Speaking of thuggery, a remarkable (and truly disgusting) act thereof took place on December 12 in the Moscow suburb of Khimki, where 100 to 200 opposition activists (including chess grandmaster Garry Kasparov and former deputy prime minister Boris Nemtsov) gathered for the founding congress of a movement called Solidarity.

According to a BBC report:

A pro-Kremlin youth movement, Young Russia, set off smoke bombs outside the conference hall. Some wore monkey masks and taunted delegates by tossing bananas at them.

But the BBC omits any mention of antoher stunt by members on one of the pro-government youth movements that specialize in harassing opposition activists: releasing live sheep, clad in shirts and caps with a Solidarity logo, outside the conference center (apparently to make the point that the conference attendees were “sheep”). Three of the sheep died for unknown reasons (perhaps due to being roughly tossed from the bus that brought them in). Eyewitnesses say several others had broken legs. A video made by opposition activist Oleg Kozlovsky captures a part of the outrageous event. (Warning: video contains brief images of dead animals.)

Will the thugs be prosecuted for animal abuse? Don’t hold your breath.

More: On its website, The Young Guard claims that it was not behind the stunt with the sheep, and that it approves of the “political content” of the action but deplores animal abuse. Its site also features a video that purports to rebut allegations that the sheep were abused. Of course, this video — apparently shot by people associated with the stunt — shows only that some of the sheep were unharmed and in no way disproves Kozlovsky’s video.

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Russia: Freedom springs eternal

Via Robert Amsterdam, an article from The Economist about acts of civic courage by ordinary Russians: a juror in the Anna Politkovskaya murder case going public to dispute the judge’s claim that the jury has asked for the trial to be held behind closed door (causing the trial to be opened to the public and the media again), drivers in Moscow taking over a special lane reserved for high-level government officials. And there’s more.

On December 5, the Basmanny district court in Moscow — a court whose past actions have made it a synonym, among Russian dissenters, for a kangaroo court doing the government’s bidding — acquitted writer and political analyst Andrei Piontkovsky of charges of “extremism.” The charges against Piontkovsky, a pro-Western, outspoken critic of the Putin regime, were based on the prosecutors’ conclusion that his book Unloved Country contains incitement of ethnic hatred and “statements demeaning to Russians, Jews, and Americans.” (No specific examples were given.)

Three experts from the Russian Federal Center for Expert Witnesses concluded that nothing in Piontkovsky’s book could be interpreted as incitement to hatred or violence.

Said Piontkovsky (alas, Russian link only):

The FSB and the prosecutors, armed with the new law on extremism, tried to conduct a show trial and create a precedent for criminal prosecution for criticism of the government.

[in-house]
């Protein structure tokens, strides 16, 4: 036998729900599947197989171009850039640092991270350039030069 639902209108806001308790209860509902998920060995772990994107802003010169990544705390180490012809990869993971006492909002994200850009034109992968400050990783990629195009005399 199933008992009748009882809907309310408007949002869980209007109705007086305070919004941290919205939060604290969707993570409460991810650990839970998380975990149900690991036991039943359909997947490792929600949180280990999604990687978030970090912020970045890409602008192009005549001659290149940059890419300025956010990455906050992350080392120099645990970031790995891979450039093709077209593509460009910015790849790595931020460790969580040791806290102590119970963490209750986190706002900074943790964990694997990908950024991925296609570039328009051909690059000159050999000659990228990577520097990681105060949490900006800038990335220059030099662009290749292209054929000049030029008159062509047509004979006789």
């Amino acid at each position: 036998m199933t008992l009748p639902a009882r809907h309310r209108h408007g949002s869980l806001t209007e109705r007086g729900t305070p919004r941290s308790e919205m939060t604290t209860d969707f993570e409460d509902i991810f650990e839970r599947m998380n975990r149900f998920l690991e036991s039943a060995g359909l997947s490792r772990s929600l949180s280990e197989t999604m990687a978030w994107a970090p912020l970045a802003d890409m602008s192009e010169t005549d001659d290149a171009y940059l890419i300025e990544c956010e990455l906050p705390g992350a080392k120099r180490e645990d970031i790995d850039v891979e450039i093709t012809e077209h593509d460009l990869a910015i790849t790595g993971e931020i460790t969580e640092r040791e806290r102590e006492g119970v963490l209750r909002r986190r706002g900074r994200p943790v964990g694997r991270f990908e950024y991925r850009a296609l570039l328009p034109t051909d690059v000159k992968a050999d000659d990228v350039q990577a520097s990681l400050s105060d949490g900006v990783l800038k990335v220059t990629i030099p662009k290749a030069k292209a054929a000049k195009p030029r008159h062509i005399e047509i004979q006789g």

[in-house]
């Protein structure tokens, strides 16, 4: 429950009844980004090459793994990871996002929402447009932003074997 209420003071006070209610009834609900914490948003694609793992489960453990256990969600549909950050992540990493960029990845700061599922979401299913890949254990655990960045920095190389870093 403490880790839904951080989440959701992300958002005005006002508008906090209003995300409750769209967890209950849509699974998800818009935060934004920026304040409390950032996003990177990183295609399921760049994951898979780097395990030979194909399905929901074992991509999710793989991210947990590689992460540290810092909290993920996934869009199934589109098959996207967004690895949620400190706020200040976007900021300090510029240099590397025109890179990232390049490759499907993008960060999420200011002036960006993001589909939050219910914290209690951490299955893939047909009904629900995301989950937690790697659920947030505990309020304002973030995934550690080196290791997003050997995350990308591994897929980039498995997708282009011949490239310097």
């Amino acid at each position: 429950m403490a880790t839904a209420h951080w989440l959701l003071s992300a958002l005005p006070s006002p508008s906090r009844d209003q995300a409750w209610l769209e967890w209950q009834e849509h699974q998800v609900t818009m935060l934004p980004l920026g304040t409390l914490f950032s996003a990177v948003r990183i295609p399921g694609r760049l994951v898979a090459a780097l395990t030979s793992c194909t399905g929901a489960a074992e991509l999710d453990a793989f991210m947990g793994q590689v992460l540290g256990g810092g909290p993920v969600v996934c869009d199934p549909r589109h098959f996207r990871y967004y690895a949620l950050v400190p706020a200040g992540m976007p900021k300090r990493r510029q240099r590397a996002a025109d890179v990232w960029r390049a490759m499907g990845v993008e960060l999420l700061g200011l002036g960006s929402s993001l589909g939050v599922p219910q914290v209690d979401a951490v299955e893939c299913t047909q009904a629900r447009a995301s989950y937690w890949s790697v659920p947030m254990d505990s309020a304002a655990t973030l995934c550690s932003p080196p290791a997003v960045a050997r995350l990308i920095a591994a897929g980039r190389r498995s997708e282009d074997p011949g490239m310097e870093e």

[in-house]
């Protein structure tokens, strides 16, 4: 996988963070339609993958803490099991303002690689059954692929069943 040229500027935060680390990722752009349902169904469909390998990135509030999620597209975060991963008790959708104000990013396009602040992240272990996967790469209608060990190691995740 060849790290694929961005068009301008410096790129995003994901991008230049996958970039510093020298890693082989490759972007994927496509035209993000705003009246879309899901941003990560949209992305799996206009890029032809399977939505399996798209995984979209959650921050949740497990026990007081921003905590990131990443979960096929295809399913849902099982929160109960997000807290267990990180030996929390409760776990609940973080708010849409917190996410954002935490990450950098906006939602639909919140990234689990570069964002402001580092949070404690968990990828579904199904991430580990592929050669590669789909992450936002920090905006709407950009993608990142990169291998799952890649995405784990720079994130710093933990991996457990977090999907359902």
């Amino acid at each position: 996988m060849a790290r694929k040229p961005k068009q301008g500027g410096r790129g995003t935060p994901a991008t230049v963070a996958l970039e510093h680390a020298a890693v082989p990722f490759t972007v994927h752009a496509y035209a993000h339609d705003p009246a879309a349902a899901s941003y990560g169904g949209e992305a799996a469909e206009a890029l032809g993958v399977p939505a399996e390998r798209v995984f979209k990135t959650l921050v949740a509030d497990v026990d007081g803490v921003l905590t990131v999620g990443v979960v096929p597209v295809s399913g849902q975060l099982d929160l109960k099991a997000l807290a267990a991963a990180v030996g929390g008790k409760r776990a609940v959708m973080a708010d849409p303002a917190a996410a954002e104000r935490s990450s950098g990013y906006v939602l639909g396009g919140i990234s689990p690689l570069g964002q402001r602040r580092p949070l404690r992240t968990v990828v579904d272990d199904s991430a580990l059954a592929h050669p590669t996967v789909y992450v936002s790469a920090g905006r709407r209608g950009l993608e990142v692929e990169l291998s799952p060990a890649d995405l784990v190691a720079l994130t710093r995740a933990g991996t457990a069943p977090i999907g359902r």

The highly professional conclusion of Andrei Smirnov, Olga Kukushkina and Yulia Safonova, buttressed by scholarly arguments, has knocked — for a long time, I hope — this “punishing sword” out of the hands of the repressive machine.

The official conclusion of these three remarkable and courageous professionals should be disseminated by the media as much as possible. It is our small Magna Carta, a charter of freedoms — a first step toward the restoration of freedom of speech traitorously stolen from society by the KGB lieutenant colonel who fancies himself “the father of the nation.”

And there’s more. On December 6, the half-hour comedy show ProjectParisHilton on Russia’s Channel One, in which four comedians discuss current events, included a segment on Putin’s December 4 televised “question and answer session” with the people that was virtually an overt parody of the Vladimir Show, with the comedians offering to field audience questions that “Putin didn’t get a chance to answer” and giving Putin-style vacuous answers. (Video to come, once I have a chance to add subtitles.)

In the meantime, another video. As Russia officially celebrated the 15th anniversary of its post-Soviet Constitution — ironically, just as this constitution is about to be hastily amended to extend the presidential term from four years to six — Medvedev’s speech at the anniversary conference at the Kremlin was interrupted by a heckler. No less remarkably, a report on the incident was broadcast on television, though only on a local St. Petersburg channel.

Before we get all optimistic, the next day Dobrokhotov — an activist with the opposition group “We”– lost his job as the host of a weekly one-hour debate program on the “Moscow Speaks” radio station. The station chief claims that this was a planned layoff affecting all free-lance workers at the station. Interestingly, Dobrokhotov seems to give this explanation some credence, saying that the chief has always been candid with him in the past and that his participation in public protests has not previously affected his job. Still, the timing in suspicious at best.

On Sunday, “marches of dissent” are planned in Moscow and St. Petersburg. Stay tuned.